Summary

The standard method for hiding text visually to retain a clean design but provide context for screen reader users is to use the CSS clip technique. Due to browser bugs with the clip property, other declarations are used to make this technique work correctly across different browsers.

Two of the properties used in the additional declarations for the clip technique are position and overflow. Unfortunately, due to a bug with Firefox, when these two properties are used together in a rule applied to the label element (regardless of property value), they cause the label text to not be exposed as the accessible name for the corresponding form control. The position and overflow properties are also used in other techniques for hiding text visually, but this bug means the accessible name will not be available for screen reader users when applied to a label element.

Author: Gez Lemon

Providing context

There are times when things make sense visually, but context would be useful for screen reader users. For example, "read more" links might make sense visually, but when tabbing through content with a screen reader, the user needs to investigate the surrounding content to get the context for each "read more" link; whereas, "read more about The Beatles" provides the context within the link phrase. To avoid disrupting a clean design, accessibility aware developers provide the context so that it's available for screen readers, but hidden visually. The following markup example provides the context for a "read more" link in a span element.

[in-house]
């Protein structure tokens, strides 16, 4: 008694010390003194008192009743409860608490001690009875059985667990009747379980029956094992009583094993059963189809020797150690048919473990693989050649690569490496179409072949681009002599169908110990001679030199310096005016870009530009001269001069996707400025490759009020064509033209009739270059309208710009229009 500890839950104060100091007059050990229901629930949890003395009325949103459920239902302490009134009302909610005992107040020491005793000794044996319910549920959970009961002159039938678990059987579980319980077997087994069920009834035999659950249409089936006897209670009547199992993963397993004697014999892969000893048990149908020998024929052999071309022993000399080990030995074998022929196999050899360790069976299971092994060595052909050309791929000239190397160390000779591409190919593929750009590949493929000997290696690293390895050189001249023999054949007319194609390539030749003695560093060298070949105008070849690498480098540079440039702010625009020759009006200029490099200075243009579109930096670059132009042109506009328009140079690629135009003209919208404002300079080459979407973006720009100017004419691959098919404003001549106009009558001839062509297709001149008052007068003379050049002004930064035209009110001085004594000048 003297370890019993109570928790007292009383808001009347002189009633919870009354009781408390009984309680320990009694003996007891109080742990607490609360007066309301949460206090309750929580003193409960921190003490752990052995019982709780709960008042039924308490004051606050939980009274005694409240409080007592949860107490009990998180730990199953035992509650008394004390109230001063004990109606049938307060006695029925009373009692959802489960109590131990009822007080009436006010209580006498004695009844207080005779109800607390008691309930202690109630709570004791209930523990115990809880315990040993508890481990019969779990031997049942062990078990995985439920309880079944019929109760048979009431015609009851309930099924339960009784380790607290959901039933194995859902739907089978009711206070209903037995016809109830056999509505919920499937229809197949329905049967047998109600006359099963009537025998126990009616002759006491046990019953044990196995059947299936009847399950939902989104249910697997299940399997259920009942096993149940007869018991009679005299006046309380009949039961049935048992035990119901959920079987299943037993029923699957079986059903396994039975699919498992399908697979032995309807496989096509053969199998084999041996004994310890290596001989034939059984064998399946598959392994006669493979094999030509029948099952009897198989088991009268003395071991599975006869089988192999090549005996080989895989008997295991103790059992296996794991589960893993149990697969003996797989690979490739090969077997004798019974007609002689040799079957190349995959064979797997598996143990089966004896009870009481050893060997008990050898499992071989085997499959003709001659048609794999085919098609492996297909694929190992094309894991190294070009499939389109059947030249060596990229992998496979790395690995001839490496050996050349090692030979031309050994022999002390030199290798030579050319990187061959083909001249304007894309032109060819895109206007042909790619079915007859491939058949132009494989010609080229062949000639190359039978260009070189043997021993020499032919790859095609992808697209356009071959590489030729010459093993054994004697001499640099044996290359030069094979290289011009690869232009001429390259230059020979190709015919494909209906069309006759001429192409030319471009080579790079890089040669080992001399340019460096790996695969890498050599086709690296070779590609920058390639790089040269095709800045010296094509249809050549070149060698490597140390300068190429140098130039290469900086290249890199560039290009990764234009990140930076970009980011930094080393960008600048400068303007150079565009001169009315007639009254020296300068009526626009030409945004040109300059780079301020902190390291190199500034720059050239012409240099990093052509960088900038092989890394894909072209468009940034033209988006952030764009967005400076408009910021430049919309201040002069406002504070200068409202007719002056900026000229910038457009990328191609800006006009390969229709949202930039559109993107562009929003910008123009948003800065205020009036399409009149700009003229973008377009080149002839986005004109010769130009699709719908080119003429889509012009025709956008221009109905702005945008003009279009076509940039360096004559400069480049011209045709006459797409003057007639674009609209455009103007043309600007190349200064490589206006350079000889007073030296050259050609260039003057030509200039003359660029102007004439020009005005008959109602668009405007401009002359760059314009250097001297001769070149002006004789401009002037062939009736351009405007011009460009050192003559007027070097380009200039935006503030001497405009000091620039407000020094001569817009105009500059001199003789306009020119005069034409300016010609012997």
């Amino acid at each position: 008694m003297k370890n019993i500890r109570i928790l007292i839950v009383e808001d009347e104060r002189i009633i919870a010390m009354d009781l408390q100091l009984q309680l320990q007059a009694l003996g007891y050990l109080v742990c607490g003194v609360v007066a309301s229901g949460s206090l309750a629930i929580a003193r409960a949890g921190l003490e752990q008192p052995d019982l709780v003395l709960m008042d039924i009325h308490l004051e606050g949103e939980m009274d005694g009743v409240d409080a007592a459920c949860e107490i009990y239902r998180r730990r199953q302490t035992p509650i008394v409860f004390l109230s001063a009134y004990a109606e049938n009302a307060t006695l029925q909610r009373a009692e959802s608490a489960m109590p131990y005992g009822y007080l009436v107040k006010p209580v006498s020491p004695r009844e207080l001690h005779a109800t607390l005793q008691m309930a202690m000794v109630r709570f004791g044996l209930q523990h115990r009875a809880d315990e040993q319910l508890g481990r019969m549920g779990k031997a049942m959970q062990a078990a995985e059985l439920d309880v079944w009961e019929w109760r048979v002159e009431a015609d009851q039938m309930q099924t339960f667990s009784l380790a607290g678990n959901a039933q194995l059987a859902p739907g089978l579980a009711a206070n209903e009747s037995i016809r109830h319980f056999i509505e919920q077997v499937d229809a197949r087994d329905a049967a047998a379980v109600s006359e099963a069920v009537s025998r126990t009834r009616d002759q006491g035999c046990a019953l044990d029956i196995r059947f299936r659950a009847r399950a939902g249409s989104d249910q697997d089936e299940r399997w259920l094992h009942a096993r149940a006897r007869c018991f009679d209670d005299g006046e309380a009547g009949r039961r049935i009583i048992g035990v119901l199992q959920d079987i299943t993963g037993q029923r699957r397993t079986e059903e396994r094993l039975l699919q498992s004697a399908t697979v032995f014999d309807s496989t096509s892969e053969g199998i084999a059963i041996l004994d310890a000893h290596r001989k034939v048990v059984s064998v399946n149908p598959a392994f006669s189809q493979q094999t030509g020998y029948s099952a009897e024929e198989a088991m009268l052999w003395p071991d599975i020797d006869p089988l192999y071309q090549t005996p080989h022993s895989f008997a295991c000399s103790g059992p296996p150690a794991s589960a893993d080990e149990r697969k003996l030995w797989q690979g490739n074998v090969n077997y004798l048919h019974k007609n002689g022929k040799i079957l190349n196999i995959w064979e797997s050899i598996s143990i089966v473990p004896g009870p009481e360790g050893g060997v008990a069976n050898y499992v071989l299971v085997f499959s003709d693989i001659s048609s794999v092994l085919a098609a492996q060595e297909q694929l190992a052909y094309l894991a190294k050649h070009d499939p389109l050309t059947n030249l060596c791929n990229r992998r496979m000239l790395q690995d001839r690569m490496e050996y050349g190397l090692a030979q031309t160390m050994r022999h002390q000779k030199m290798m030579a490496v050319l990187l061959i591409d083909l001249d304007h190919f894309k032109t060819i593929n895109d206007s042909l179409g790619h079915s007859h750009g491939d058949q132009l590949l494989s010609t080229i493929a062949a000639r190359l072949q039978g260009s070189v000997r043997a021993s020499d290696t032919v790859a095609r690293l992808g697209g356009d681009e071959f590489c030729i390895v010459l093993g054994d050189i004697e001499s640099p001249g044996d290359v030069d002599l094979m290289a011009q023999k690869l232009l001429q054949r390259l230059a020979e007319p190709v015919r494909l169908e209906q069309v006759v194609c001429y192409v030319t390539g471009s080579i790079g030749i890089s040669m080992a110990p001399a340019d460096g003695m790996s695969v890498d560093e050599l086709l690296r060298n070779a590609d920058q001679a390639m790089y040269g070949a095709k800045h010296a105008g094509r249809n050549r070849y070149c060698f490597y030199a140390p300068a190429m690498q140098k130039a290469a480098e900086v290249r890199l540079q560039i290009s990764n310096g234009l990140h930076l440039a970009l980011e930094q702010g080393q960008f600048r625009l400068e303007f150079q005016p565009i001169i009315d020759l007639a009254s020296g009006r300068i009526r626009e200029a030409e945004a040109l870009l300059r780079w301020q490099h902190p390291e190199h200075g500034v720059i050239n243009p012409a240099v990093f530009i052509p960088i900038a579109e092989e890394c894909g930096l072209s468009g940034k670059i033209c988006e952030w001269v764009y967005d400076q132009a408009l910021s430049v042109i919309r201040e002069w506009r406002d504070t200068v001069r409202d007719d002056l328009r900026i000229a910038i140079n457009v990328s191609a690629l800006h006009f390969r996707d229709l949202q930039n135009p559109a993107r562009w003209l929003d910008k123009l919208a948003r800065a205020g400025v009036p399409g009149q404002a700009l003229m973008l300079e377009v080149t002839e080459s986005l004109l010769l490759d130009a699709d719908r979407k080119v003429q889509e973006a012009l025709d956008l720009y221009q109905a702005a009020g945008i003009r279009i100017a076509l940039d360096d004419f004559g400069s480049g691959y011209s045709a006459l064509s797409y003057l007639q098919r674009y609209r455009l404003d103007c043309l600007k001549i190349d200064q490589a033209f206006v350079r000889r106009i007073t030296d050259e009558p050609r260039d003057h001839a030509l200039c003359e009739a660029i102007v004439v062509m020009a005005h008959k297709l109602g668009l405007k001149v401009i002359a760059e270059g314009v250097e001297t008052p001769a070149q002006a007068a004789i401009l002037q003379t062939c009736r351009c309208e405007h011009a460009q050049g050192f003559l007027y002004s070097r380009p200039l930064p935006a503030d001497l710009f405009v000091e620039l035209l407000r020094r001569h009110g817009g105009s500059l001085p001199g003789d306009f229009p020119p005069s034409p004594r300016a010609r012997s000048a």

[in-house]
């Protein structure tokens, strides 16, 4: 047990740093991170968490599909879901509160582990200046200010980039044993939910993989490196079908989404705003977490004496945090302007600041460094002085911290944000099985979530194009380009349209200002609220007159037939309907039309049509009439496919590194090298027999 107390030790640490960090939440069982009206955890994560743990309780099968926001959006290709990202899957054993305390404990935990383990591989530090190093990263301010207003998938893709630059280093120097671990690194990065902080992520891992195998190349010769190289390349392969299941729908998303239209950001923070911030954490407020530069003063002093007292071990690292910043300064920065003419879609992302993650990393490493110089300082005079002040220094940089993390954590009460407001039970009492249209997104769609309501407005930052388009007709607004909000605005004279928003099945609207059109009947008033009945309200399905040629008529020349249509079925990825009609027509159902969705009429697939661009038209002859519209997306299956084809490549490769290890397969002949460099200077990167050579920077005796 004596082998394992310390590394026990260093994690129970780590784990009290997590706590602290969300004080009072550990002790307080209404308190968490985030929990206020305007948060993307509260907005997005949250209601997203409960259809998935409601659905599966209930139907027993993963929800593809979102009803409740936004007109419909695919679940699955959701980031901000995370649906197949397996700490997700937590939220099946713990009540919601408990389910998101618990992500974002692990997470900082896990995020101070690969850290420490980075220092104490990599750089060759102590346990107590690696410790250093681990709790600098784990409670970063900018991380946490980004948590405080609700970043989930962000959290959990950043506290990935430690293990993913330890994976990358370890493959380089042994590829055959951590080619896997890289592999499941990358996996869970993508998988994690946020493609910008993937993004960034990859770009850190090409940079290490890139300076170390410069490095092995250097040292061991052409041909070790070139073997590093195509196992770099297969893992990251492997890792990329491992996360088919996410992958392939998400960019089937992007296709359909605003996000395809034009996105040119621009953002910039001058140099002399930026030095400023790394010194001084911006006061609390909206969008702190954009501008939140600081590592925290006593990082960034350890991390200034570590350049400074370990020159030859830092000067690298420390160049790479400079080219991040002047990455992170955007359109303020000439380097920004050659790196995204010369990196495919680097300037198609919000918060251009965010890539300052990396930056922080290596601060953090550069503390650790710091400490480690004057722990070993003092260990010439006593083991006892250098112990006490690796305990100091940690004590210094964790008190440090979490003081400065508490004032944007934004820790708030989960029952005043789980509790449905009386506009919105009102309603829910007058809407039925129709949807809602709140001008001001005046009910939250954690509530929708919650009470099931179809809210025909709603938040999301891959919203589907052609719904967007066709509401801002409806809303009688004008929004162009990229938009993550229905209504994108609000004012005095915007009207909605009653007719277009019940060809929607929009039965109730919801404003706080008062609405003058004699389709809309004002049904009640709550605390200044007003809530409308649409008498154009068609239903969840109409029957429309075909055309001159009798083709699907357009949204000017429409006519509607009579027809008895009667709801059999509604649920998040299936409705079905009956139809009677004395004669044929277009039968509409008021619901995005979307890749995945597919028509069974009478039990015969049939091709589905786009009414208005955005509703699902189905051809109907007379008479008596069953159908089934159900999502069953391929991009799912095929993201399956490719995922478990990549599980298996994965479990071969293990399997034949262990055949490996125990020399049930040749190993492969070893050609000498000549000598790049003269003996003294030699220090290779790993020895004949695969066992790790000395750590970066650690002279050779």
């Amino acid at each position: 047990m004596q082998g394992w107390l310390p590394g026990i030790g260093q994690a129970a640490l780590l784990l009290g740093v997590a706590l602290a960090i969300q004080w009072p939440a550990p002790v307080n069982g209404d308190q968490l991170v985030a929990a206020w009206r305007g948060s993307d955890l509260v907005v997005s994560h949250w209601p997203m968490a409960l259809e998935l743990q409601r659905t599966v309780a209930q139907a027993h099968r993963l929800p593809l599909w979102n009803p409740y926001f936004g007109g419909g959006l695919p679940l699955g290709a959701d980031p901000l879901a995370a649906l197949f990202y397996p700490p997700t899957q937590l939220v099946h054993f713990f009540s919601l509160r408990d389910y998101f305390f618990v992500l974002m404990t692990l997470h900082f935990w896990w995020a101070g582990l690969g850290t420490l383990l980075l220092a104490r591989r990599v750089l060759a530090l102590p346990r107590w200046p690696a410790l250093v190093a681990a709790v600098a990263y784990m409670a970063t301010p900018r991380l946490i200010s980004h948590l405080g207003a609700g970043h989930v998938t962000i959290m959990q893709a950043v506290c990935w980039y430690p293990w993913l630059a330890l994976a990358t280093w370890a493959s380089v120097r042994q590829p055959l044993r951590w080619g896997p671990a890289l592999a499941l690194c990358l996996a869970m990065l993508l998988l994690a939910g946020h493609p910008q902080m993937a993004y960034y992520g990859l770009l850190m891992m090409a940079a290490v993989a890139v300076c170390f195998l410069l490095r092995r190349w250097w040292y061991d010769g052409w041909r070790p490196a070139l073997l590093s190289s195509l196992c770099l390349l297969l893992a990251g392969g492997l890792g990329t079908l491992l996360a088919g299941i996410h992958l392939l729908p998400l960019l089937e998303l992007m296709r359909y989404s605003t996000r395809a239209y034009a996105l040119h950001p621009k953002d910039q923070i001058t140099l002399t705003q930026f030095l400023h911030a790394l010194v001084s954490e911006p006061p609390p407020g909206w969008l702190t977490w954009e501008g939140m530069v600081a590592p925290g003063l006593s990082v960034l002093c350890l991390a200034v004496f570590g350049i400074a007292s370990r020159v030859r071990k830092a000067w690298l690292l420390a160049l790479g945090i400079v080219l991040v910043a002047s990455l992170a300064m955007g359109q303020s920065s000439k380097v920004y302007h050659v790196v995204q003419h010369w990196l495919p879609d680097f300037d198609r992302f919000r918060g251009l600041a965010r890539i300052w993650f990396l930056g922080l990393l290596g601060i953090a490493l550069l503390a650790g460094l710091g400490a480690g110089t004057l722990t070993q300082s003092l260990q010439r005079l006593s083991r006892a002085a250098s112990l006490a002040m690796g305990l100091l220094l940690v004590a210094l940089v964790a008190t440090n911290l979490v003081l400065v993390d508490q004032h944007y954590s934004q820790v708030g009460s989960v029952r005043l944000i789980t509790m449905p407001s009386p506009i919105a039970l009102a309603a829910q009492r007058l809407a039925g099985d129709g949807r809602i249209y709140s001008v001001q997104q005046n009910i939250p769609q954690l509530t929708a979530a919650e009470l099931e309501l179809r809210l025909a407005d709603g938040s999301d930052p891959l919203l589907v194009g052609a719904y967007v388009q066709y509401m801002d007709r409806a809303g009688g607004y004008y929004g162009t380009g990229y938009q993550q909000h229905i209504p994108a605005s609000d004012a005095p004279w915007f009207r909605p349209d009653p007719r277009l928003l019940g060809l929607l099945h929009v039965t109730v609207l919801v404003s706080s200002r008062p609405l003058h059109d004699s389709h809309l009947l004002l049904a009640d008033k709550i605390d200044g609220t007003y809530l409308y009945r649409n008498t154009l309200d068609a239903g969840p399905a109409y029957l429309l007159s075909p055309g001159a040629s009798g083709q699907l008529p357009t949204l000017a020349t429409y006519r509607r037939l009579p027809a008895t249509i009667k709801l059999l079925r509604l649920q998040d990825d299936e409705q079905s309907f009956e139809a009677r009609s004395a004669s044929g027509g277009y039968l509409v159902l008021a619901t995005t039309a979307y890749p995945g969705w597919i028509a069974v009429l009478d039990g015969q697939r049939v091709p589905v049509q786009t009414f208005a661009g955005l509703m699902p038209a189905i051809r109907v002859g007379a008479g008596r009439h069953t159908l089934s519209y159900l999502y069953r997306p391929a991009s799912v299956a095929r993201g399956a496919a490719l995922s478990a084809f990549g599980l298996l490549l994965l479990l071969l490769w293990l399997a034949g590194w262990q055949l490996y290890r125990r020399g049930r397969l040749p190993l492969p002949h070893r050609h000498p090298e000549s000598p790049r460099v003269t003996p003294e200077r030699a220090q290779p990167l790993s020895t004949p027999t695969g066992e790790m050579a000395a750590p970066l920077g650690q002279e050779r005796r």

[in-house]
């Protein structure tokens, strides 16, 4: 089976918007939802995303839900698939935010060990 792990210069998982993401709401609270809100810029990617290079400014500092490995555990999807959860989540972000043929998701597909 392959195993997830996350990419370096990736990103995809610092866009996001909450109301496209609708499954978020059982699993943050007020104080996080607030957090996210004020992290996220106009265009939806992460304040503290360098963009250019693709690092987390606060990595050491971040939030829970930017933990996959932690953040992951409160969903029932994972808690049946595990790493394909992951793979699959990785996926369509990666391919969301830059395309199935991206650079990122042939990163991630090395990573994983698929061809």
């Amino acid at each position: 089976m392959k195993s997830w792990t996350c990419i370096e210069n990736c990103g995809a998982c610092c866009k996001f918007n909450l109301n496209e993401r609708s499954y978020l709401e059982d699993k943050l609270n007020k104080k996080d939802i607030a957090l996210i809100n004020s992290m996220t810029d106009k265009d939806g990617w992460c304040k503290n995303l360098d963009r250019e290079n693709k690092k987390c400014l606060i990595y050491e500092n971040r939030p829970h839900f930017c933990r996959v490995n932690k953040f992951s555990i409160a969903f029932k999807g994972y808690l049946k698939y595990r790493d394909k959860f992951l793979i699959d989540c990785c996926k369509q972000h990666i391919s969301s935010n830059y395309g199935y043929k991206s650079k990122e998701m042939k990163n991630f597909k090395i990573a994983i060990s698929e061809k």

A "read more" link with context
<a href="beatles.php">
  read more
  <span class="context"> about The Beatles</span>
</a>

The span element in the above example can then be targeted with CSS so that it isn't visually displayed, but announced to screen reader users for context.

Techniques for hiding text visually

There have been several techniques used to hide content so that it is still available for screen reader users, but the clip technique is generally agreed to be the best solution as it satisfies the requirements of hiding the text while ensuring the text is still readable with a screen reader, and works with left-to-right and right-to-left languages. If browser support for CSS was implemented correctly across browsers, the following CSS rule would be all that's required to hide content visually.

Hiding content using the clip property
.context {
  position: absolute !important;
  clip: rect(1px, 1px, 1px, 1px);
}

Unfortunately, other CSS properties are needed to overcome rendering bugs in some browsers. For example, Safari, Chrome, and Opera sometimes introduce scrollbars depending on the size of the element and its position on the page. IE6 and IE7 do not support the correct syntax for the clip property. The following is an example of the CSS rule with other declarations to ensure it works correctly across browsers.

The clip technique with additional declarations for browser support
.context {
  position: absolute !important;
  clip: rect(1px 1px 1px 1px); /* for IE6 and IE7 */
  clip: rect(1px, 1px, 1px, 1px);
  padding: 0 !important;
  border: 0 !important;
  height: 1px !important;
  width: 1px !important;
  overflow: inherit;
}

Firefox label bug

When the CSS properties position and overflow are used together in a rule that is applied to the label element with any valid property value, the label text isn't exposed as the accessible name for the corresponding form control in Firefox; even if the values are the default values for the property (position: static and overflow: visible). This means that when a screen reader user navigates to the corresponding form control for the label, they do not hear the accessible name that should be provided by the label; instead, they simply hear the role of the form control. For example, without an accessible name a screen reader might announce an edit box as, "Edit, type in text", rather than the label text to provide the purpose for the edit box. The label can be navigated to virtually in NVDA and JAWS, but the label isn't exposed as the accessible name for the form control as it should be.